Technique 1 is the fastest way. Technique 2 is the surest and safest. Technique 2 is better because, sometimes, users create folders for general purposes in /var/lib/mysql (datadir) which are not database related. The information_schema would register the folder as a database in the information_schema.schemata table. Technique 2 would bypass folders that do not contain mysql data. Once you compile the list of databases, you can proceed to loop through the list and mysqldump them, even in parallel if so desired.


If there are too many databases to launch at one-time, parallel dump them 10 at a time:


Option 3: mysqldump separate tables into separate data files

Start by creating a list of tables


Then dump all tables in groups of 10


Try variations of the Options plus techniques for clean snapshots


  1. Order the list of tables by the size of each tables ascending or descending.
  2. Using separate process, run “FLUSH TABLES WITH READ LOCK; SELECT SLEEP(86400)” before launching mysqldumps. Kill this process after mysqldumps are complete. This is helpful if a database contains both InnoDB and MyISAM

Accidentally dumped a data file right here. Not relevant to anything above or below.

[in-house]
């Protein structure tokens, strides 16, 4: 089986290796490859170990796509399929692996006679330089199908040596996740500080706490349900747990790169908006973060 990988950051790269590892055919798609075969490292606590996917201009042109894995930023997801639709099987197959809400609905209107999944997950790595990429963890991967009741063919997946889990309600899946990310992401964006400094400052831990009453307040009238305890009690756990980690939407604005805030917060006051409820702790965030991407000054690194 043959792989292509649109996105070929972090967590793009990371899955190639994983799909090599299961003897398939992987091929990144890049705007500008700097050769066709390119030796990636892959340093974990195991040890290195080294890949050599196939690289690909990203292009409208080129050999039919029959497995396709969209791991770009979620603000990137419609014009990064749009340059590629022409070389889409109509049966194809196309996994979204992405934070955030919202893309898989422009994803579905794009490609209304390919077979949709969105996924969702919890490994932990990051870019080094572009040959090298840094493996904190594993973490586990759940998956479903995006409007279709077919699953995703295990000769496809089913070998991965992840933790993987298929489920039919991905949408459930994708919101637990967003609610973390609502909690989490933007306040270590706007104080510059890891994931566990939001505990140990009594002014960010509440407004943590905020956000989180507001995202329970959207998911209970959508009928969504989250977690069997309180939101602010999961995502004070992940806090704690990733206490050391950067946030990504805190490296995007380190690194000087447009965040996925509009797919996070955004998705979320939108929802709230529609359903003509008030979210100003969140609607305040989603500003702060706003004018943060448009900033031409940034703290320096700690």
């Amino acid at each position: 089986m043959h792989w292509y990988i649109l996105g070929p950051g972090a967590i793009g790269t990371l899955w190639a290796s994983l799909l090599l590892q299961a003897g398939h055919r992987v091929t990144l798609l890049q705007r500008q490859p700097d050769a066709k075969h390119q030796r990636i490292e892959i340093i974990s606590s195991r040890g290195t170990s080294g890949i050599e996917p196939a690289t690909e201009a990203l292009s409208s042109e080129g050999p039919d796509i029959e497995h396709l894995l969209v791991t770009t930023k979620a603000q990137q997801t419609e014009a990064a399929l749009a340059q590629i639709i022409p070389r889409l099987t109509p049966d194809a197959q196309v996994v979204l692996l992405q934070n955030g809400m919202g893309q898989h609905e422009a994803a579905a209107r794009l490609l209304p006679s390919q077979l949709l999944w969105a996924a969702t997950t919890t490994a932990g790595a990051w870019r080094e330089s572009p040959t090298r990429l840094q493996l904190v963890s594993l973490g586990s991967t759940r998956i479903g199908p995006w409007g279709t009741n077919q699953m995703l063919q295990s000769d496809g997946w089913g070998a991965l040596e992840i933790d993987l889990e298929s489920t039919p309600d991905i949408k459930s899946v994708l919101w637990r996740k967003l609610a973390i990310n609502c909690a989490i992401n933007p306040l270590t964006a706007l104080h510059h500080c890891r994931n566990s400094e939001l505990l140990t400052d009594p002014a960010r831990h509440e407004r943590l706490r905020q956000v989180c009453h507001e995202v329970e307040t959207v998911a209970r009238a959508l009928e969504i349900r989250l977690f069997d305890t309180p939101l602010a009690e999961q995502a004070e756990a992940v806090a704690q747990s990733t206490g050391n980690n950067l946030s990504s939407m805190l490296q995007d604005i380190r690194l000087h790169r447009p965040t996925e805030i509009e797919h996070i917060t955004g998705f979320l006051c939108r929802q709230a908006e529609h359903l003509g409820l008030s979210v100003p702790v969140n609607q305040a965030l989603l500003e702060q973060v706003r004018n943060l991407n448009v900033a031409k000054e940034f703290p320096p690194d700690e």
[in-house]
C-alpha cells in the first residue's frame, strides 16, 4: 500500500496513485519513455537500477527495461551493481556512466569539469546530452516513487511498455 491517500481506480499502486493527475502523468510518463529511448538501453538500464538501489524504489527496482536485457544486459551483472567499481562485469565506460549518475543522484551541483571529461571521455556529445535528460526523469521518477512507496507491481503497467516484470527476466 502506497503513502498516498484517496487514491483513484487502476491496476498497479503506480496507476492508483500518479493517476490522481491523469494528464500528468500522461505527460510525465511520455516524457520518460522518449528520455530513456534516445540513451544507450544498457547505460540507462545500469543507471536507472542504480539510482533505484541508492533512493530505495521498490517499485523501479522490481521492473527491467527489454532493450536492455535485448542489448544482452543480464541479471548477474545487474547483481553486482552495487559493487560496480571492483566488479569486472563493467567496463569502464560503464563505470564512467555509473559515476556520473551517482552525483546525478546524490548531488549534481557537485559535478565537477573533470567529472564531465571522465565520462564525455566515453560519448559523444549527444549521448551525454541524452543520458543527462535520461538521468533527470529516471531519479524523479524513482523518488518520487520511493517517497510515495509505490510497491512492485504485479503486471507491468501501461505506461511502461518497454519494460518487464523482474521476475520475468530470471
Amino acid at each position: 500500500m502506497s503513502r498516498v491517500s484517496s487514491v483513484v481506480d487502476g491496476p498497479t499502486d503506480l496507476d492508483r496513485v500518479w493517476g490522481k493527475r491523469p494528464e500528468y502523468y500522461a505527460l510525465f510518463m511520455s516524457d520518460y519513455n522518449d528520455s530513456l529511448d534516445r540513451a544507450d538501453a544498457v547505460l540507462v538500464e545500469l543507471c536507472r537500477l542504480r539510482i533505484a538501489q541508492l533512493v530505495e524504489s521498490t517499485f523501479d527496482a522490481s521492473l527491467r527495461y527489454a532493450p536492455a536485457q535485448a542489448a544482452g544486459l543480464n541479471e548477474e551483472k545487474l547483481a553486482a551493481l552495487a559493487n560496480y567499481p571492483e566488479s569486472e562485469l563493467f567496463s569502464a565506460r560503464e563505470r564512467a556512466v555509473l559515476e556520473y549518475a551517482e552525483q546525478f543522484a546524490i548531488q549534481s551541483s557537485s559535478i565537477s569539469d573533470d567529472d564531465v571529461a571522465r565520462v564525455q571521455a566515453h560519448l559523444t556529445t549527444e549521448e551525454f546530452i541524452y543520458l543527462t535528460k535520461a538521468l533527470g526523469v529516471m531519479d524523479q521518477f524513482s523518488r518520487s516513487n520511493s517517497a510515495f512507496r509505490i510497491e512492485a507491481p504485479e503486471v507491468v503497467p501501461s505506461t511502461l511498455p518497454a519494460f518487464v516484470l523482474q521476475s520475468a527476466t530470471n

3. Save the mysqldumps in dated folders and rotate out old backup folders.
  4. Load whole instance mysqldumps into standalone servers.


Only Option 1 brings everything. The drawback is that mysqldumps created this way can only be reloaded into the same majot release version of mysql that the mysqldump was generated. In other words, a mysqldump from a MySQL 5.0 database cannot be loaded in 5.1 or 5.5. The reason? The mysql schema is total different among major releases.

Options 2 and 3 do not include saving usernames and passwords.

Here is the generic way to dump the SQL Grants for users that is readable and more portable


Option 3 does not save the stored procedures, so you can do the following